Eat Out to Help Out pushes inflation to five-year low in August

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Britain’s inflation rate dropped to 0.2 per cent in August as the Eat Out to Help Out scheme helped push down prices in restaurants and pubs.

It was the largest fall in five years and down from the one per cent rate recorded in July, according to the Office for National Statistics (ONS) Consumer Price Index.

Rishi Sunak’s scheme, which offered consumers 50 per cent off meals at restaurants and pubs from Monday to Wednesday in August, was the biggest contributor to the decline, the figures show.

A cut in VAT from 20 per cent to five per cent also contributed as did falling air fares and fewer clothing prices rises over the period.

Meanwhile, upward pressure on inflation was from games, toys and hobbies, accommodation services, road transport services and second-hand cars.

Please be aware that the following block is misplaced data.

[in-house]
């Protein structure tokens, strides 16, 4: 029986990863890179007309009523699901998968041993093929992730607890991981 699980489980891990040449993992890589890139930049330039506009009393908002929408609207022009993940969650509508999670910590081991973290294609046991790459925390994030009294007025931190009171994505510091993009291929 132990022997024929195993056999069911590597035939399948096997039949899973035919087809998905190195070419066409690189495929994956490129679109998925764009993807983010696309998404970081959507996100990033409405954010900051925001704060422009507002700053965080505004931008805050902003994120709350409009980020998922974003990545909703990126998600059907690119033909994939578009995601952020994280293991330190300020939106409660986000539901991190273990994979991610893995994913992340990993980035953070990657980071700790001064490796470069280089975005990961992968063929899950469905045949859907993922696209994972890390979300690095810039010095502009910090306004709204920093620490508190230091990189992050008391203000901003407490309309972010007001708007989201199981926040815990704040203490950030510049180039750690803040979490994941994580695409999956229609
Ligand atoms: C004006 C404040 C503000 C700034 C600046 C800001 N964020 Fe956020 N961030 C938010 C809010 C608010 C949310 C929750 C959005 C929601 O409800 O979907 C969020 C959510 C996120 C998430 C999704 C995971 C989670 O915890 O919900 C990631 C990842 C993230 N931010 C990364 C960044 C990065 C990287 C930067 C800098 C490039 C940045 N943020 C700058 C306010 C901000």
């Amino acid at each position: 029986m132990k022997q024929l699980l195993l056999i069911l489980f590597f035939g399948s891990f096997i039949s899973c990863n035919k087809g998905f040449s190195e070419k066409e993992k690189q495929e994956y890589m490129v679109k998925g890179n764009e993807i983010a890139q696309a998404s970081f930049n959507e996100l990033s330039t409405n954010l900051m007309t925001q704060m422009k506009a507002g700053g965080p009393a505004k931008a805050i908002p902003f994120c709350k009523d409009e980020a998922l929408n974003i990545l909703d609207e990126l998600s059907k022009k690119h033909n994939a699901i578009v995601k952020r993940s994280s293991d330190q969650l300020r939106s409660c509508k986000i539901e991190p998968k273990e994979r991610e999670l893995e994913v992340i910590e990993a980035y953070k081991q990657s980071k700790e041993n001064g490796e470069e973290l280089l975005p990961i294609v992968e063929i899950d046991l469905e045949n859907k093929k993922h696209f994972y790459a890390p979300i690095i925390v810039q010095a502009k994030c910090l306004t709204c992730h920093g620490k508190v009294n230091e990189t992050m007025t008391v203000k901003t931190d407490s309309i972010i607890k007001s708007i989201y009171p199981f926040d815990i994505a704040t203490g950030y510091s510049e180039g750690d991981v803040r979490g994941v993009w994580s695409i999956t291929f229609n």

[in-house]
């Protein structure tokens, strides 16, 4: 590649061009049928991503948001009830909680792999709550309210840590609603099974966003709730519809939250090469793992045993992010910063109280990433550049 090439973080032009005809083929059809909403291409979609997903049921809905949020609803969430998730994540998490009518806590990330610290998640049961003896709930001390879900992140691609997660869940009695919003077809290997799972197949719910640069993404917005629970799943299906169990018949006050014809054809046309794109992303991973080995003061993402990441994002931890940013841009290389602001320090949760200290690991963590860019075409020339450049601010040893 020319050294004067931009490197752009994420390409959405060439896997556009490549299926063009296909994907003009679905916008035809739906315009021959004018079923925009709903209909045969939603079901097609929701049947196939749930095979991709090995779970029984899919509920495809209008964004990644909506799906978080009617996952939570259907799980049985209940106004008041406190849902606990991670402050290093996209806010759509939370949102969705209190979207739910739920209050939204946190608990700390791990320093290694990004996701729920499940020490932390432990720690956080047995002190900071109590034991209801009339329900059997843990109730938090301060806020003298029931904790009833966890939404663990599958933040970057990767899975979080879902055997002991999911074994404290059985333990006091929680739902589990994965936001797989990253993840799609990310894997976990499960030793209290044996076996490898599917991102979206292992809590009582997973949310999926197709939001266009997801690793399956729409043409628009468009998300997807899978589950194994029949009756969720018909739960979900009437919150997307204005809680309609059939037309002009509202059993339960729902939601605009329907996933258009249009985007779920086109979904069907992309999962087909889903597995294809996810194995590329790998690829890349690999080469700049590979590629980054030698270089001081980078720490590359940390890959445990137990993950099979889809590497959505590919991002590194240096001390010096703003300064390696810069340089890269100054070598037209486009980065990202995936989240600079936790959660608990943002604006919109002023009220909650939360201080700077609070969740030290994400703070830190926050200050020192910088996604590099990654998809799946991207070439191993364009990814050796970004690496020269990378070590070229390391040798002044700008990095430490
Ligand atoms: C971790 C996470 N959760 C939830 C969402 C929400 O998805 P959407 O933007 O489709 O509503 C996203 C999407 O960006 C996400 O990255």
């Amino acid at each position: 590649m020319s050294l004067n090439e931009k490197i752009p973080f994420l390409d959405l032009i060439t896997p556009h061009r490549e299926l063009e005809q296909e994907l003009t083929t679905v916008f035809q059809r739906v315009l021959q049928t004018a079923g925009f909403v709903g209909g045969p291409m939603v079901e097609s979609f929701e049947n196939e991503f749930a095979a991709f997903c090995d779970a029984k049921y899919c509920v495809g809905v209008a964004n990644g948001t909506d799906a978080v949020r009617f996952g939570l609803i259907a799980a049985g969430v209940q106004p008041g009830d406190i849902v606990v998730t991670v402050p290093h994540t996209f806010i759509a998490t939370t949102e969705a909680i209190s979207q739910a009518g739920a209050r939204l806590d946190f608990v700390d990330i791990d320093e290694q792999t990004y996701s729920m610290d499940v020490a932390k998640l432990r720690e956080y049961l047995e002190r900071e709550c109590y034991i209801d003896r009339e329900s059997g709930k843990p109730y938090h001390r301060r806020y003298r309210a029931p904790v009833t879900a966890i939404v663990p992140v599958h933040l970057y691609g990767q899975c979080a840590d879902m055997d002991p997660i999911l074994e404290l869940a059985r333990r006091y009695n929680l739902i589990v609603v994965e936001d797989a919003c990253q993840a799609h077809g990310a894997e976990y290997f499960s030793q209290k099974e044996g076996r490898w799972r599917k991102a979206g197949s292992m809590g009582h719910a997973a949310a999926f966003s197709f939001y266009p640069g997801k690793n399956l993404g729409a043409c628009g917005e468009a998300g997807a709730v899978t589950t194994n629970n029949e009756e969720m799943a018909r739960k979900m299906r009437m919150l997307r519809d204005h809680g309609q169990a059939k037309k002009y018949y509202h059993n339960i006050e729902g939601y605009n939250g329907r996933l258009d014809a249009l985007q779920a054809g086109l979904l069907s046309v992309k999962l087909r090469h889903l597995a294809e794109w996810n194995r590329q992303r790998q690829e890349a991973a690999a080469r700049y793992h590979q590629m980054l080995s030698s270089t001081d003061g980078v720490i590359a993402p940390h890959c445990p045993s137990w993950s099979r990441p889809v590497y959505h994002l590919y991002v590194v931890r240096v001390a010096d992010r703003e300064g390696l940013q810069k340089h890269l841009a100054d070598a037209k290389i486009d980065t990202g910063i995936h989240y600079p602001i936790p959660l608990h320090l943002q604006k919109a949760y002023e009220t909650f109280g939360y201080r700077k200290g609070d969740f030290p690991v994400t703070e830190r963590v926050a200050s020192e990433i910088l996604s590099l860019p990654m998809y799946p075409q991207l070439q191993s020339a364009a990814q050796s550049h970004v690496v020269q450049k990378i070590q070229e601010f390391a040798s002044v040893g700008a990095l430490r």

“The cost of dining out fell significantly in August thanks to the Eat Out to Help Out scheme and VAT cut, leading to one of the largest falls in the annual inflation rate in recent years,” said Jonathan Athow, ONS deputy national statistician for economic statistics.

 

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“For the first time since records began, air fares fell in August as fewer people travelled abroad on holiday.

“Meanwhile the usual clothing price rises seen at this time of year, as autumn ranges hit the shops, also failed to materialise.”

It is the lowest rate of inflation since December 2015.


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